Rivers and Lakes in England
What are the names of the rivers and lakes in England?
There are a great many rivers and lakes in England ... too many to list them all, but here are a few of the biggest ones:
- the River Thames ... England's largest river and the one that flows through London
- the river Avon ... in the south of England. The Romans built the city of Bath on its banks
- the River Severn ... England's longest river. It goes from Shropshire in the north all the way down to Bristol in the south. The mouth of the river Severn is a tidal estuary. When the tide is high, you can surf on the wave it makes as it flows backwards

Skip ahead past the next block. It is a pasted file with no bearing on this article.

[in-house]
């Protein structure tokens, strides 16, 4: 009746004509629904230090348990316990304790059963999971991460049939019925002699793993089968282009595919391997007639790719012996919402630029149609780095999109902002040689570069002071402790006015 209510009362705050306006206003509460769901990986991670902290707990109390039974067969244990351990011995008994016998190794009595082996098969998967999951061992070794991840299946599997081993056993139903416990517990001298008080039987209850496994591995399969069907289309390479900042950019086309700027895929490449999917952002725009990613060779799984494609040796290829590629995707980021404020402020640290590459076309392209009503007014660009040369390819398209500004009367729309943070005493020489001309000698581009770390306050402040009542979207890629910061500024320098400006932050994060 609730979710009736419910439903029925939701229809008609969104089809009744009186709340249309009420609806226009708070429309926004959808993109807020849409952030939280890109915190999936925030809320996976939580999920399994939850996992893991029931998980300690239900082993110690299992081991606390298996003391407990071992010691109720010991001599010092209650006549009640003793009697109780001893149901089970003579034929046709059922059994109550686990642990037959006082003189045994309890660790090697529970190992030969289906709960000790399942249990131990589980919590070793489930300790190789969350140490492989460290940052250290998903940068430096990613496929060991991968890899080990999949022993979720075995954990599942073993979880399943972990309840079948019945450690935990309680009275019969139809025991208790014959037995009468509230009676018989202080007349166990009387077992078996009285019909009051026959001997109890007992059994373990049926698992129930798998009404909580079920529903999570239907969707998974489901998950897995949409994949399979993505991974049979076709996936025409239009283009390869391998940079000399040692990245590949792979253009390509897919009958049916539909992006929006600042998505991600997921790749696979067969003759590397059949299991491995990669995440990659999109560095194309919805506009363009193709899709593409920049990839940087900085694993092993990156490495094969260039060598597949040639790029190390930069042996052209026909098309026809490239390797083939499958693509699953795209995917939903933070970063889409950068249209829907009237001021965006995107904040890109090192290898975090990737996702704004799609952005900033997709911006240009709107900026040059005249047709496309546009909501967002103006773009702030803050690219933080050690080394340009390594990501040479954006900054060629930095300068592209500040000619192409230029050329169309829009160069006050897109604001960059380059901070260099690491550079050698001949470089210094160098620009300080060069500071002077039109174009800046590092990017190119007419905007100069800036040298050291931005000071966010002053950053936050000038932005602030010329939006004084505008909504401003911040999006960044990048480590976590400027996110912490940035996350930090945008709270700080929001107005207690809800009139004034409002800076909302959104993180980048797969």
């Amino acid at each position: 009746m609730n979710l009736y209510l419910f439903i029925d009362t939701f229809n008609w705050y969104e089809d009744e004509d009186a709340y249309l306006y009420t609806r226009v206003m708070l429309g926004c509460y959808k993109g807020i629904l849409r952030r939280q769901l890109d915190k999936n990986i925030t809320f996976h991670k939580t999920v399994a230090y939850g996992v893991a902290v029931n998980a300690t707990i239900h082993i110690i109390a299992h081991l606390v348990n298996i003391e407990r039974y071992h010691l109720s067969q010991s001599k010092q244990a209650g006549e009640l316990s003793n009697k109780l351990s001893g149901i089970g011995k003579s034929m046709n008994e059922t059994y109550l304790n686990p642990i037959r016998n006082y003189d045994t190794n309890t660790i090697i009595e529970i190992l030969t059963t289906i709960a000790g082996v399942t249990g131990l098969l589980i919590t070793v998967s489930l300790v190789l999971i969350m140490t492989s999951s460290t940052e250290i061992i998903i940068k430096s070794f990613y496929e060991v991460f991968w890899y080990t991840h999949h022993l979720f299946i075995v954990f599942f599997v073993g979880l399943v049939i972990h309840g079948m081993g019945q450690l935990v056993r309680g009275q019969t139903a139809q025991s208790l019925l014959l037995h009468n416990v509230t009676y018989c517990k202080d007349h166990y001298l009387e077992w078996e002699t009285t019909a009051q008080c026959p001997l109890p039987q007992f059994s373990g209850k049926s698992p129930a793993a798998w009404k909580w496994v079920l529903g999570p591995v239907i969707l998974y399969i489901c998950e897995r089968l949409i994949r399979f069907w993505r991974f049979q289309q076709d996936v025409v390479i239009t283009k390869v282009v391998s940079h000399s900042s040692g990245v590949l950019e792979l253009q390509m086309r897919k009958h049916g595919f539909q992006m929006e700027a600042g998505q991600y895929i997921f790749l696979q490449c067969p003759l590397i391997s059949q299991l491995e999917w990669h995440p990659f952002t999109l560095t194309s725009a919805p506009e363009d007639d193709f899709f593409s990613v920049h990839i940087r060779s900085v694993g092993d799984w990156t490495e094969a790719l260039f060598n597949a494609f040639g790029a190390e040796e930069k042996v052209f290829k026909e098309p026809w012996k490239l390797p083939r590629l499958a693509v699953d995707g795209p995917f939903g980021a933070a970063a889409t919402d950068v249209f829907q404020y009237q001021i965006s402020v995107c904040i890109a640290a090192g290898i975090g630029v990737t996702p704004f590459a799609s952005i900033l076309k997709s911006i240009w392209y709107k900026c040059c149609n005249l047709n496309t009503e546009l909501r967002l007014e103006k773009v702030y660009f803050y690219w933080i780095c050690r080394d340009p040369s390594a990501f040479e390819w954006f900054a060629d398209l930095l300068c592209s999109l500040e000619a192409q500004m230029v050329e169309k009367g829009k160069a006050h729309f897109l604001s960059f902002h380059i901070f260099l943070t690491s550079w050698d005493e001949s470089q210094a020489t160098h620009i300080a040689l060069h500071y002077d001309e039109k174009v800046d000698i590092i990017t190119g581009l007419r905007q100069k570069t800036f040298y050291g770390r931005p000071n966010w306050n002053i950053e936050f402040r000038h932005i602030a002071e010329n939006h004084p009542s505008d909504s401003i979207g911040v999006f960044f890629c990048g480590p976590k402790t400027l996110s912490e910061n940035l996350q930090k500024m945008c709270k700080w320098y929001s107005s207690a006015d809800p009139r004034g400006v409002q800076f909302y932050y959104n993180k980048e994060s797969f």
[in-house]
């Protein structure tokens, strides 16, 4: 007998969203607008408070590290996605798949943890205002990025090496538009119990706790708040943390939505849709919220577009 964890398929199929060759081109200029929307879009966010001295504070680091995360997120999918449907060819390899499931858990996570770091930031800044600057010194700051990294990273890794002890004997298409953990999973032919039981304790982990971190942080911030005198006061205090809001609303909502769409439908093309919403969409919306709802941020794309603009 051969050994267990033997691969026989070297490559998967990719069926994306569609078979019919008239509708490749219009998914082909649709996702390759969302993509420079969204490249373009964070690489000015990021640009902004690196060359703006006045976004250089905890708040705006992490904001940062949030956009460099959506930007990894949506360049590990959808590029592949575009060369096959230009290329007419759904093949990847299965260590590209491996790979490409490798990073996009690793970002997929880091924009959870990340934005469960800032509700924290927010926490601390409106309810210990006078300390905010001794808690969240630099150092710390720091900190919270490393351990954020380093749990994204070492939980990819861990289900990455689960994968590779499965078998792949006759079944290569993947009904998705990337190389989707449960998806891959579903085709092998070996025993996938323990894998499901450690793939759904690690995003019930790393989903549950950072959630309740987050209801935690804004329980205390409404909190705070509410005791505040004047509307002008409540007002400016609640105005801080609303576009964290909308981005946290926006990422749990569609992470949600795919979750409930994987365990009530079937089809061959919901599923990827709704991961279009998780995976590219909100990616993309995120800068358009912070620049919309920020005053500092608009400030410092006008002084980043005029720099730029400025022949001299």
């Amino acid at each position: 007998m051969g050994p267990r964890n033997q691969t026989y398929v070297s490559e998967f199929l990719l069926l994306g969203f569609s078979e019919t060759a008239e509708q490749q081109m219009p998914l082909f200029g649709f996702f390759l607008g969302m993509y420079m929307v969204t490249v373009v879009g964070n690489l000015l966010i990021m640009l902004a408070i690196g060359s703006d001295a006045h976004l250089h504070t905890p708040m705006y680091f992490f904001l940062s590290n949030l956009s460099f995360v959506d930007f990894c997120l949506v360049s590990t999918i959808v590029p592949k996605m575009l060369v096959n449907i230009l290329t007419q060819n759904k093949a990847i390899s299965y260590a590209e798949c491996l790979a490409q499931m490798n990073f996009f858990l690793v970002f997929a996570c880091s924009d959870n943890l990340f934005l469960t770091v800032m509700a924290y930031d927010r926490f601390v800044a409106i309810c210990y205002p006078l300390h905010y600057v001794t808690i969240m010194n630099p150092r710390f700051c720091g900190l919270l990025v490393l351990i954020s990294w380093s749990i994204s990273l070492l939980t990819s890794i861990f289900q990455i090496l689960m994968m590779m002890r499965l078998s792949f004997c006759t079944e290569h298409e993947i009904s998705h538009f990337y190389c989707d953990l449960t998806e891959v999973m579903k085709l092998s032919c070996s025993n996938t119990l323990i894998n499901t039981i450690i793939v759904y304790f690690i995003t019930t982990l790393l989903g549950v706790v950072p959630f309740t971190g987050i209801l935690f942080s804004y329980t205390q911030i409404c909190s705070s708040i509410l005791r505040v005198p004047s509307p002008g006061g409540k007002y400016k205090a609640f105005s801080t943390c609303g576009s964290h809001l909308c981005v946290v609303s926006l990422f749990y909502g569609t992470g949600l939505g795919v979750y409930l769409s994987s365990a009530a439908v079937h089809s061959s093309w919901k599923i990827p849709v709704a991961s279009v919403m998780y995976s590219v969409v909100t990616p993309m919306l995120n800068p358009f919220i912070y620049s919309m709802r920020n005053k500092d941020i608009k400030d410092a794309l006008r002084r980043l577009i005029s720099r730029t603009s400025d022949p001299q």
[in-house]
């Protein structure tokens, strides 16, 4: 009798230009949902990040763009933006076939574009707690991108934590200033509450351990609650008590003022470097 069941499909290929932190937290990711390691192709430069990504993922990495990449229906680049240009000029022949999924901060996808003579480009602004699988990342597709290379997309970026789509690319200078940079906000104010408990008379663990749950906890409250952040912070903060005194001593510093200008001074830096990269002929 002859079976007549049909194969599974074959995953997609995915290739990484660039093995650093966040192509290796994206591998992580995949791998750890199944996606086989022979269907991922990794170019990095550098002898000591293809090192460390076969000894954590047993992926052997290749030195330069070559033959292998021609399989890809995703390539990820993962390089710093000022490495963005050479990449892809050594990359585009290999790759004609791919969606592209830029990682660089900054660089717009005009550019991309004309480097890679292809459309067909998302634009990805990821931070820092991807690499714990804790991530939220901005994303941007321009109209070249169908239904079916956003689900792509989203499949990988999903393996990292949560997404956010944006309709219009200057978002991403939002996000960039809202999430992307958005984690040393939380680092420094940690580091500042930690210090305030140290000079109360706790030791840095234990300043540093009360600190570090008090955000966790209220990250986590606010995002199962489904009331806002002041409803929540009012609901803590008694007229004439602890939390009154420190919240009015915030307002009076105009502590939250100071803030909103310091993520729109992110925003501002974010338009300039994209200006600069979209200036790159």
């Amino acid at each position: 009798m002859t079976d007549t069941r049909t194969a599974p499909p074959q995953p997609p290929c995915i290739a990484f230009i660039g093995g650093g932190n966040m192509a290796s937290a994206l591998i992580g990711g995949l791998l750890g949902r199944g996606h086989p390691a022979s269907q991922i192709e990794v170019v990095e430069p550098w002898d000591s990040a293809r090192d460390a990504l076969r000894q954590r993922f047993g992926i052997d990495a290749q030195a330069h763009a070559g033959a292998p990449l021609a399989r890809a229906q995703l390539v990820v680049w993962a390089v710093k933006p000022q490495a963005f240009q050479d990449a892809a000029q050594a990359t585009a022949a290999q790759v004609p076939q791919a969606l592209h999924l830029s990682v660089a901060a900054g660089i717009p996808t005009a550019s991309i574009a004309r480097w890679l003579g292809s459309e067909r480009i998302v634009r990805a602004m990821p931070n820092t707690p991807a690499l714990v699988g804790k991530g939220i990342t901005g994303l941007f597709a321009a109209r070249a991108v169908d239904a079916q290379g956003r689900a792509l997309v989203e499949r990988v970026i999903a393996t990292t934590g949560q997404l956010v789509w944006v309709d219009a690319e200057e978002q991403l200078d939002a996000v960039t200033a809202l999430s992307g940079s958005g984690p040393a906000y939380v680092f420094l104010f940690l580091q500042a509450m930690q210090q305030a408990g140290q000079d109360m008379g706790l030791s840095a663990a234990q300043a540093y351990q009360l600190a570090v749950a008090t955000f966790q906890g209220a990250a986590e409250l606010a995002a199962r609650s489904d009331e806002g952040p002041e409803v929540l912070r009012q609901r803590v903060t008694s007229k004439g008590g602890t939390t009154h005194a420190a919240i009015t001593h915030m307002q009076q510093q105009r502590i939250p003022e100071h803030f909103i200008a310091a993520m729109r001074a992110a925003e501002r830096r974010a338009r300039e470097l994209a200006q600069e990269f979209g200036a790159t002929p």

- the River Tyne ... in the north of England. The city of Newcastle and its many huge shipyards are alongside it.
- the River Humber ... this separates southern and northern England. The Humber bridge is a lovely piece of engineering.
- the River Trent ... this crosses Middle England including Sherwood Forest, the one-time home of folk hero Robin Hood
Most of England's lakes were formed at the end of the ice age, when the glaciers melted. Or they were created during the last last century as reservoirs for drinking water and to generate electricity.
The most famous 'natural' lakes in England can be found in the Lake District in the north-west of the country. Lake Windermere, Coniston Water
are the biggest. Rutland Water
is one of England's biggest man-made lakes and is north of London.
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